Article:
Generally, the society and the leaders sought to promote male subordination. This facilitated the identification and development of male strategies in order to undermine gender equality. The main objectives involved maintaining the male struggle to ensure their independent identity and characters. Furthermore, the issue of gender inequality was promoted by the existing Chinese hierarchy. This comprised a gendered structure founded on the principle of a male a leader and female as disciple relationship. This in turn affected efficiency and nature of the male driven initiatives in regards to liberation of women and promotion of gender equality. Consequently, male intellectuals developed counter measures to promote men authority in their critical analysis and development plans.
Dennis and Rutledge M in their book about ‘Marginality, power and social structure issues in race, class, and gender analysis’ also strived to demonstrate modernity and gender in early twentieth-century China. Though, with the consciousness despite the widely circulated and utilized critical essays in the promotion of Chinese womens liberation, the term "new woman" was established on several problematic assumptions.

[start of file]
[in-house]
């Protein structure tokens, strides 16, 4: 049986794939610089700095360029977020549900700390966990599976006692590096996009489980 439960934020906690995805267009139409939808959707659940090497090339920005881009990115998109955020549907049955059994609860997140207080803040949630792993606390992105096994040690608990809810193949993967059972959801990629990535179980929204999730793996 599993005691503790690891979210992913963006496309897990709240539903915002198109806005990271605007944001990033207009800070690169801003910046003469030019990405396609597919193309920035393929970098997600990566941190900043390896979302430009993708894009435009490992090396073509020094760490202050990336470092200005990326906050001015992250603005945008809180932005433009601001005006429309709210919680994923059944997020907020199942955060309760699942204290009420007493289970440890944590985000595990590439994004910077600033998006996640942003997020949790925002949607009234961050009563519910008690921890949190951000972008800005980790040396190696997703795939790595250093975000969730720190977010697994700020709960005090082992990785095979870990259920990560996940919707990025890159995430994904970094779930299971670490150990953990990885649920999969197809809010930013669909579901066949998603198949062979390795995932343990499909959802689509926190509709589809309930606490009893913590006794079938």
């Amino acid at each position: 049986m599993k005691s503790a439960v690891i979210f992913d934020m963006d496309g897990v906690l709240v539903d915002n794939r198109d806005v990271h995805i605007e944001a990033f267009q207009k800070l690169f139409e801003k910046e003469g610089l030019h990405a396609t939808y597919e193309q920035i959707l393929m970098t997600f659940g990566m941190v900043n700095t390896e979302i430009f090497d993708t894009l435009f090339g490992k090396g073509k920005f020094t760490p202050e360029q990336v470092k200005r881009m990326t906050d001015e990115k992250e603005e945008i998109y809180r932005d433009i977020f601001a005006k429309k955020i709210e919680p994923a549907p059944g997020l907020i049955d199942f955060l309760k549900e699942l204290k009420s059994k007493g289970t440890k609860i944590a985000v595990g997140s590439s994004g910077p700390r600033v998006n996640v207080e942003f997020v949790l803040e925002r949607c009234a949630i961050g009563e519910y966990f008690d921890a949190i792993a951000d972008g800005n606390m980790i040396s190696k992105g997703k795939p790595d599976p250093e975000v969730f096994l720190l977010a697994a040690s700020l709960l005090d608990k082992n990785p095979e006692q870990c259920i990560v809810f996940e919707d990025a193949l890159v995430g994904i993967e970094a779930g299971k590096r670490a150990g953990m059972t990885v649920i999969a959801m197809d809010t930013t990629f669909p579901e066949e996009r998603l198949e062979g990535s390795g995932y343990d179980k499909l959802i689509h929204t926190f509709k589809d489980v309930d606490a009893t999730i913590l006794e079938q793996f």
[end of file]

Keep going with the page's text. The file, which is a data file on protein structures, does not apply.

In conclusion, the paper highlights major issue of concern in gender promotion in China. The faults as presented by Yu Dafu and other intellectuals have been the major hindrances to gender empowerment. This explains reasons for female oppression in homes, work places and learning institutions in China. Therefore, it is important to revise and conceptualize the nature of relationship s between liberation of Chinese women and the interventions for modernization of Chinese culture. This also discussed by Tam, Kwok, and Terry Siu Yip in the literature about Gender and discourse. Besides, it is necessary to put up appropriate and efficient measures to evaluate the agency of Chinese women, exclusively female intellectuals and their efforts in the Chinese revolution and gender issues. These are concerns which are of immense academic interest internationally and also vital to the recent Chinese intellectual history. However, little emphasis is put into them. Thereby the concerns still challenge disciplinary and national and boundaries in the current postmodern, postcolonial and multicultural age. In order address the issues the work entails and analysis of the early twentieth-century Chinese fiction, specifically Yu Dafu.
Dennis, Rutledge M.. Marginality, power and social structure issues in race, class, and gender analysis. Amsterdam: Elsevier, 2005. Print.
"Google Books." Google Books. N.p., n.d. Web. 28 Apr. 2014. .
Tam, Kwok, and Terry Siu Yip. Gender, discourse and the self in literature: issues in mainland China, Taiwan and Hong Kong. Hong Kong: Chinese University Press, 2010. Print.